Sermon for Christmas 2020: Hope trumps Wish

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Ps. 96; Isaiah 9:2 – 7; Titus 2:11 – 14; Luke 2:1 – 14

Now hope that is seen is not hope.  For who hopes for what he sees?  But if we hope for what we do not see, we wait for it with patience.  Romans 8:24f.

 

It may seem peculiar to you that, as we observe the Feast of the Holy Nativity, I should choose as a scriptural anchor a reference that comes not from the lectionary appointed for Christmas, but from St. Paul’s Letter to the Romans.  In addition, it may appear strange that I—someone who struggles to understand the card game of Solitaire—should use a term from card playing in order to underscore in our lives the significance of the celebration of the birth of Christ.  And so you say: “This is Christmas.  However, where is the Babe in the Manger?  In these dark times of political stress and medical uncertainty and fear, what we/I desire and need most are the tried and true, that familiarity, those stories that we have heard annually from childhood on.  Nothing in Paul’s statement points us/me, Padre, into that direction.  Paul’s assertion is not the comfort food that my/our soul desires and needs right now!”

But that is exactly where I beg to differ.  However, first I must do a “truth in advertisement.”  That I should dare to deviate from the expected, I owe to our Bishop – diocesan, the Right Reverend Alan Gates. He called us clergy together recently (virtually, of course) into small groups so as to encourage us and to reassure us of his concern for our own spiritual, emotional, and physical well-being, even as we attempt to carry out our various ministries but may be feeling (as are our congregants) overwhelmed and overtaken by a ministry for which no seminary had trained us.  As Bishop Gates conducted our meditation, my thoughts wandered to the words of St. Paul, whom he did not mention.  Paul addresses our hope that we, as people of faith who were not privileged to walk with God’s Messiah during his earthly ministry, are an advent people, a people of hope.  And Paul distinguishes between wishing and hoping, and concludes that HOPE has endurance, has the upper hand over a WISH.  I am indebted to Bishop Gates that, addressing us all, he gently reminded us of that crucial difference, and thereby of the nature of God, as we have come understand Divine Creativity.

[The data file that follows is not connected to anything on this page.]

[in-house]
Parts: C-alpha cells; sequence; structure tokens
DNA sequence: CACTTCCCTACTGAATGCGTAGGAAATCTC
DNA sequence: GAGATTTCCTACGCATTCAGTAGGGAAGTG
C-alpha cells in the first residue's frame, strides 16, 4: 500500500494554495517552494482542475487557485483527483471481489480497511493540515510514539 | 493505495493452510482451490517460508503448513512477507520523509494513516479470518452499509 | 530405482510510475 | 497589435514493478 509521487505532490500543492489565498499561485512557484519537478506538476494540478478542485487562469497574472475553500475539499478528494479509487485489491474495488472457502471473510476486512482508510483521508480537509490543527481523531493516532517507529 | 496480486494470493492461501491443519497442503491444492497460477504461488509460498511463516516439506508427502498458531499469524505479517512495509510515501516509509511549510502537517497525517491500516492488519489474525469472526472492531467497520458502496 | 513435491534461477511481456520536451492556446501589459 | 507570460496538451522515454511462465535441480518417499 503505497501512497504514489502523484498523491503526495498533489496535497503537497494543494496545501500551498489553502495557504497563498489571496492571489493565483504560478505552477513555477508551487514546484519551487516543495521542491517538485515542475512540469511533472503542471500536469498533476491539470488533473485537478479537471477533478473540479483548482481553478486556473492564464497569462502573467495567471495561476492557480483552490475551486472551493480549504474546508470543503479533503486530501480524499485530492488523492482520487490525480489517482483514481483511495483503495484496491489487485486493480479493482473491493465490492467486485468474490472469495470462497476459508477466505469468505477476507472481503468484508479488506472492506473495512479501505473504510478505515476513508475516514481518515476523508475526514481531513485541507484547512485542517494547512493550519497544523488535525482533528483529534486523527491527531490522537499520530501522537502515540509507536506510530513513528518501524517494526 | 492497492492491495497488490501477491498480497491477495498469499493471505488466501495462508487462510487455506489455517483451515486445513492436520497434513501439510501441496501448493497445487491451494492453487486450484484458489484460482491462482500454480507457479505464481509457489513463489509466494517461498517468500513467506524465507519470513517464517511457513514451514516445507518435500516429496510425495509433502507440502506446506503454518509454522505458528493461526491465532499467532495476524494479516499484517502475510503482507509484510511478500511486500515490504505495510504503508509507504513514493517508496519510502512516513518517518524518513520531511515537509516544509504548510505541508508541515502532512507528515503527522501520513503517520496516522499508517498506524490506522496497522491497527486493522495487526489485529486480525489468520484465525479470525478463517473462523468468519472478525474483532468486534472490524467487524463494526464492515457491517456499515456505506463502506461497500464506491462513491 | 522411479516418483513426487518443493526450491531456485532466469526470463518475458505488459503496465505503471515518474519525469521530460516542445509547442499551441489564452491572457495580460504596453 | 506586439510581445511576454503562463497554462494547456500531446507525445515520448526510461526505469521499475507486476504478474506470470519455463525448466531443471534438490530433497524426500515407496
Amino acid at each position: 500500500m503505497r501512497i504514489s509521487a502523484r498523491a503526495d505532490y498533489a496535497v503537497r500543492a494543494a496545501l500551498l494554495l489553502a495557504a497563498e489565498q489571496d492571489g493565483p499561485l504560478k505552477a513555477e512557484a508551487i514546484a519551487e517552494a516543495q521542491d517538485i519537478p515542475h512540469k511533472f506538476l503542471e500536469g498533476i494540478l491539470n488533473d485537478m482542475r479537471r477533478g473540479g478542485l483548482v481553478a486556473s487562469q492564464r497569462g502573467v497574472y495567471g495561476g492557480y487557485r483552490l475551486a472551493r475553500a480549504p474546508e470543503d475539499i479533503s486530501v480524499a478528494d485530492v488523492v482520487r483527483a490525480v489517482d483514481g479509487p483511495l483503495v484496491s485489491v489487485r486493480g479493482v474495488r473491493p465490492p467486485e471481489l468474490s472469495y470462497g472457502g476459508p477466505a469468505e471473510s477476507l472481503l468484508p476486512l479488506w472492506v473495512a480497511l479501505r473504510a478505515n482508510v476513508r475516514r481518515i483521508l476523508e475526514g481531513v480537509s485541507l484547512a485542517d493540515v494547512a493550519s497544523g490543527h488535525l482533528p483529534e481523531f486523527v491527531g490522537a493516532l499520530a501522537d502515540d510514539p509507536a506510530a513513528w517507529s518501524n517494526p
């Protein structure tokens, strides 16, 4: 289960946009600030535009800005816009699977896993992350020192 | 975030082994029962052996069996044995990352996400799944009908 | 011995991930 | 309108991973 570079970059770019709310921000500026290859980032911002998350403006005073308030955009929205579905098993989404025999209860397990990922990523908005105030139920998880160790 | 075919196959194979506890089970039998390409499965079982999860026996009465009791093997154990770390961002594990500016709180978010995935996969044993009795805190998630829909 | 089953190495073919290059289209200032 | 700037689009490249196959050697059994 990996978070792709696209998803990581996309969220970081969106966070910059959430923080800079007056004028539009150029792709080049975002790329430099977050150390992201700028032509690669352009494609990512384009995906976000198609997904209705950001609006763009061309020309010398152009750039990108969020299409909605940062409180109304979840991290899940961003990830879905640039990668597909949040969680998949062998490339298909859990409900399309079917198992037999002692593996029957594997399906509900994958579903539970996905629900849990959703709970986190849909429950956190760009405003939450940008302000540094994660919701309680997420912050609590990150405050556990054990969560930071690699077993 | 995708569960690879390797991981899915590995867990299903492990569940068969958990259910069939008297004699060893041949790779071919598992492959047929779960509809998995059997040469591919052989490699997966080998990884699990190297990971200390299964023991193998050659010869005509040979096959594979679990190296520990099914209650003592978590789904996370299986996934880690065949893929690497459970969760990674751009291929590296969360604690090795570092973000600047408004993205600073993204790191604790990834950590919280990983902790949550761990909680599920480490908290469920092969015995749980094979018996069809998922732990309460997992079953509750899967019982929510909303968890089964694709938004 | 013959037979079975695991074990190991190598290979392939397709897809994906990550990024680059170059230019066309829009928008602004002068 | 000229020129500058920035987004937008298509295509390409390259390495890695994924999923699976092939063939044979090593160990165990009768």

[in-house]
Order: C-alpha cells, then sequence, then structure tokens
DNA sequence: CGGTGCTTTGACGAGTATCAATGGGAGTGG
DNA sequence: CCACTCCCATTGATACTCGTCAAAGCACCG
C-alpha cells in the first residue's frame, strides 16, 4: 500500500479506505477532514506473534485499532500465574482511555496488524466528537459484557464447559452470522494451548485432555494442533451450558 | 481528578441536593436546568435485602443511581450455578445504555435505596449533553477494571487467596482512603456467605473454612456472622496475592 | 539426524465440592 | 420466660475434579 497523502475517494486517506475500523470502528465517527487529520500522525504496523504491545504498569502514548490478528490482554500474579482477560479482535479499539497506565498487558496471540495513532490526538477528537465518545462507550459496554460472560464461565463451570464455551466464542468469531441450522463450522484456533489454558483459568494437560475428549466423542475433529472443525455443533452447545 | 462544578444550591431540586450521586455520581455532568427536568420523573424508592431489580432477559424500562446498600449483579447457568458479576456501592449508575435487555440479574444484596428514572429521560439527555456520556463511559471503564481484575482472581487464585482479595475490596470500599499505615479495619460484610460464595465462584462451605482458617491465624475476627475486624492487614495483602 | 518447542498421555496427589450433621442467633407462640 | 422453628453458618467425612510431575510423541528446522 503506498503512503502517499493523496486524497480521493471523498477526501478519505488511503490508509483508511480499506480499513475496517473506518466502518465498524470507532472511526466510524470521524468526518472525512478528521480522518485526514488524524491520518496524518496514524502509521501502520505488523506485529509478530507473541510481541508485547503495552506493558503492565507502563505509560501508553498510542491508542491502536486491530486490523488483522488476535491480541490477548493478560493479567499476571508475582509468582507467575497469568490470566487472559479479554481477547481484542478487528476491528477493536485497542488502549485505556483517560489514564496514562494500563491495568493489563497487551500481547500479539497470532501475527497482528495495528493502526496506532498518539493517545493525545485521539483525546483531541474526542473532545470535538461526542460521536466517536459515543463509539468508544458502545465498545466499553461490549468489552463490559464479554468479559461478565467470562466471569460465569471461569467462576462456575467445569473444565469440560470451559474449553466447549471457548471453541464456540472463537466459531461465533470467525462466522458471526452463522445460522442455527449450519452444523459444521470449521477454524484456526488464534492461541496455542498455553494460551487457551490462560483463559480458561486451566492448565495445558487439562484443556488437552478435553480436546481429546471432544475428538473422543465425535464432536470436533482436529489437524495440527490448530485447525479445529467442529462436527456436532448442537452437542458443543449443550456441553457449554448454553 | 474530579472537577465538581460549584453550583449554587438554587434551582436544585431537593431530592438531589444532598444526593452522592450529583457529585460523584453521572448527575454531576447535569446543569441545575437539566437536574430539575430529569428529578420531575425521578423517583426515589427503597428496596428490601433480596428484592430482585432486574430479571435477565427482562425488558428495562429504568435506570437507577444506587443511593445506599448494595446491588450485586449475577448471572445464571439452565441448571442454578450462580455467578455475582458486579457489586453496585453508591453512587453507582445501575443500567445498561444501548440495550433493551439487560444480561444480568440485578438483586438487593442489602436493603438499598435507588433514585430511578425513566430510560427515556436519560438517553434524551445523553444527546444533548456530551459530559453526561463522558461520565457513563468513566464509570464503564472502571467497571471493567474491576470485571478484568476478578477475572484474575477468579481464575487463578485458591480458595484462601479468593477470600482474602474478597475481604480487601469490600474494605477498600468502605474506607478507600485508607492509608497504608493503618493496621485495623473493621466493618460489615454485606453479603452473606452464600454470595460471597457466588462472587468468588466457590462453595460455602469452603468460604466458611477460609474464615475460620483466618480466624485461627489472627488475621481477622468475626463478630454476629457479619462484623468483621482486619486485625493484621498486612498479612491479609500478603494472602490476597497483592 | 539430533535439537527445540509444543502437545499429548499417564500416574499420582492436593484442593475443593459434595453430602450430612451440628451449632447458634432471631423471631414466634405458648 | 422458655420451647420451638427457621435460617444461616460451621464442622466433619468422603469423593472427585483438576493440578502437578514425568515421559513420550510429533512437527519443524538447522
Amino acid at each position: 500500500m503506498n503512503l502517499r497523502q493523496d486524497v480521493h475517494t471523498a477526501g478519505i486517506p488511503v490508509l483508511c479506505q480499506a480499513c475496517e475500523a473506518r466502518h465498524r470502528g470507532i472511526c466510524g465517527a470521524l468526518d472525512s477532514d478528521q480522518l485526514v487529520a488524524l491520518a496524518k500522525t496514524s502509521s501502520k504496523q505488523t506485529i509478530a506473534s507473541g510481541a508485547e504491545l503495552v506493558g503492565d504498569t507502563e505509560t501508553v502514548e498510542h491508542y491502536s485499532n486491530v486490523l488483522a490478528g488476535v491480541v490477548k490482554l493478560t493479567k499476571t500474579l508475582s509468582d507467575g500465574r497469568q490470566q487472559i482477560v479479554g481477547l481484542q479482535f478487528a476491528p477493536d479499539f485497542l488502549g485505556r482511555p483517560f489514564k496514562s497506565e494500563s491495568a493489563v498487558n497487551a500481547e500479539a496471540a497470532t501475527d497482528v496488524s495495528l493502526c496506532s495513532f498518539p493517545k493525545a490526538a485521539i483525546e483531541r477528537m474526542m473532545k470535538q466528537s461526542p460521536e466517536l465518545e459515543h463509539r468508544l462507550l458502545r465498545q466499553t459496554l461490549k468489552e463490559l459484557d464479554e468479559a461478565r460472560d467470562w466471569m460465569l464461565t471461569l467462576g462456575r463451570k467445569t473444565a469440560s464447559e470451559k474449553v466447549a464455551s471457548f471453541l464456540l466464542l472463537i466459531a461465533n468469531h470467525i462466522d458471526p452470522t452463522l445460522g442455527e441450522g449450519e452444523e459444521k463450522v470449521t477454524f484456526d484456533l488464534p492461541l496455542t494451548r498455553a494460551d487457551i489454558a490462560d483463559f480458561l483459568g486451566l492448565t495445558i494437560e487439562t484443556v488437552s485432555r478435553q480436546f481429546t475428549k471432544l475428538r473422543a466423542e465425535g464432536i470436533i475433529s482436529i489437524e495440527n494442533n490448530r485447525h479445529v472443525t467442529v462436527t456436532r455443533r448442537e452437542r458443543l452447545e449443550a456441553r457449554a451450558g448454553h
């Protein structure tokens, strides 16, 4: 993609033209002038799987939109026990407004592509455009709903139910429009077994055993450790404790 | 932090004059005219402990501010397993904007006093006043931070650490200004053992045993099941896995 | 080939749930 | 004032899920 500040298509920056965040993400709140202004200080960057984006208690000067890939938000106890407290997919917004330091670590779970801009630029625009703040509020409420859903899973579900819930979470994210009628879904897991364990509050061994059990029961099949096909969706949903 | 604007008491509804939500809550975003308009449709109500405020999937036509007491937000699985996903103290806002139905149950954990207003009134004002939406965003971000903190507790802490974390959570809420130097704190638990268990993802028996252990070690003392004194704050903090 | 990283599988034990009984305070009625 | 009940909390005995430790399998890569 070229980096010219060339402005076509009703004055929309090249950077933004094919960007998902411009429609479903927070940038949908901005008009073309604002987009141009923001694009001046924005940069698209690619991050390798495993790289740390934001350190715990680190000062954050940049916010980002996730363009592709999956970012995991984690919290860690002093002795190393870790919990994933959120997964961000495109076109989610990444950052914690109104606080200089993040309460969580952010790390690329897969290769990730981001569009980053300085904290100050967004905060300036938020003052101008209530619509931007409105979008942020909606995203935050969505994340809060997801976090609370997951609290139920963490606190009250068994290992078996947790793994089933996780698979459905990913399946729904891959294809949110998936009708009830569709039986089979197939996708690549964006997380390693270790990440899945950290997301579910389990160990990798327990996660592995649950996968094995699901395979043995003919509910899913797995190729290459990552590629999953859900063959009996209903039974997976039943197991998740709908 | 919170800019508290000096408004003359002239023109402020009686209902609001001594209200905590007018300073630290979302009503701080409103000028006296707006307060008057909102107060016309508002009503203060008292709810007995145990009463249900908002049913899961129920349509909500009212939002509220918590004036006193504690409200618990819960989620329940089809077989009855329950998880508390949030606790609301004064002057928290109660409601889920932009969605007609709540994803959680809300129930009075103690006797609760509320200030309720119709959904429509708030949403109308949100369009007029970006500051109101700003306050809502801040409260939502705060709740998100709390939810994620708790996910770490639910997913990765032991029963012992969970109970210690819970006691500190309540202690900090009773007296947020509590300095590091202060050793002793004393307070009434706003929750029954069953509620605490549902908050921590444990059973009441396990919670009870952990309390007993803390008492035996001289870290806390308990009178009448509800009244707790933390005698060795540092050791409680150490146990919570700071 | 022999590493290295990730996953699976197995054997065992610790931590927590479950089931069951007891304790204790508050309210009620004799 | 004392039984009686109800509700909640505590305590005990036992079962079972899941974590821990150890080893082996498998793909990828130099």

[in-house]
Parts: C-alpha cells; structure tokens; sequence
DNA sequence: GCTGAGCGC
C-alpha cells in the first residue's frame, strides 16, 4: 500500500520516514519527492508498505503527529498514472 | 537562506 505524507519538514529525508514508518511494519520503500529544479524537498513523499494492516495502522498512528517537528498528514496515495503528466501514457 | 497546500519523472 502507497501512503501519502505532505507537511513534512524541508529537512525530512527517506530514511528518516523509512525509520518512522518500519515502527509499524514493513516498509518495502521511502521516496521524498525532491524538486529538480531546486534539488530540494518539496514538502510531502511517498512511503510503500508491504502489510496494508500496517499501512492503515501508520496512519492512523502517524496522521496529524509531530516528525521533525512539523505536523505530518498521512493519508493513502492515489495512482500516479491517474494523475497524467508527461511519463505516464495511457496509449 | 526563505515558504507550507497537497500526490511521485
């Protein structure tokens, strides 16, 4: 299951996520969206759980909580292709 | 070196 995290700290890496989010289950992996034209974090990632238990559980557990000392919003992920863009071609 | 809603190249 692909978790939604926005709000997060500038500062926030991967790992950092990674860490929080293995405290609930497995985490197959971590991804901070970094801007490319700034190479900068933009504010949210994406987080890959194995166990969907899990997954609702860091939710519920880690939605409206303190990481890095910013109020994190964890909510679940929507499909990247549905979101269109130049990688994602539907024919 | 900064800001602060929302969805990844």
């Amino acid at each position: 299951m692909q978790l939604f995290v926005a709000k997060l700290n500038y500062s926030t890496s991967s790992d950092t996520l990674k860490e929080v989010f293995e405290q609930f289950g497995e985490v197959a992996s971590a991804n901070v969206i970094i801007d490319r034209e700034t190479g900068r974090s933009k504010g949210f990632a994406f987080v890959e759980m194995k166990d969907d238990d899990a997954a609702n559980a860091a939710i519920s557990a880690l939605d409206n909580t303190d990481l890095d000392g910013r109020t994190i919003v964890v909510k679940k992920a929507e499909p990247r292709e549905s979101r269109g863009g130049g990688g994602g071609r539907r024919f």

I make the case for HOPE.  Recall, if you will, that the biblical Hebrews, enslaved in Egypt, wished to be liberated, and they were.  Moses parted the waters so that they passed through on dry land en route to the Promised Land.  They hoped for a return to the land that had been promised them should they observe the covenant that God had established with their forebears Abraham, Sarah and Isaac.  They were granted their immediate wish.  They wandered some forty plus years, during which Moses and the original group went the way of all living things and creatures.  Hope did not die.  Rather, their hope lay on the other side of their wish.  The hope was passed on to those who followed.

Leading up to Christmas, our mercantile world makes us wish for many things.  Even to this day, no longer with childish disappointment, I recall still how I had so desperately wished at Christmas for two things (not both in the same year): for a Lionel train set, like that of my best friend next door whose family had come over from England; and for a violin, after becoming enthralled by a live performance of the St. Louis Symphony.  Only one wish went into fulfillment—and then only decades later—and that was to acquire a violin.  Wishes are transient, but HOPE?  Our desires are many, of which most are totally unselfish in origin: a secured income for our families; an end to systemic racism; the discovery of vaccines that will help us to combat effectively Coronavirus/Covid-19; a realization that we are stewards of the earth, our island home, and are, therefore, responsible for preserving it for those who come after.

Yet, and here is the rub, to use the vernacular: To move from mere wish to hope, we must recognize that HOPE stands on the other side of WISH, and to get from the one side to the other, may, and almost certainly, require letting go those things, those wishes that have held us captive and, more often than not, have contributed to our comfort, but at the expense of others.  Some of us will have to allow others to share in the privileges of class that we have enjoyed.  We will have to deal patiently but firmly with those whose fears have kept them from seeing that God has endowed us with a curiosity and an ability necessary to find (within ourselves and with the help of others and nature) cures for pandemics, medical and social, that keep us from realizing the HOPE of COMMUNITY.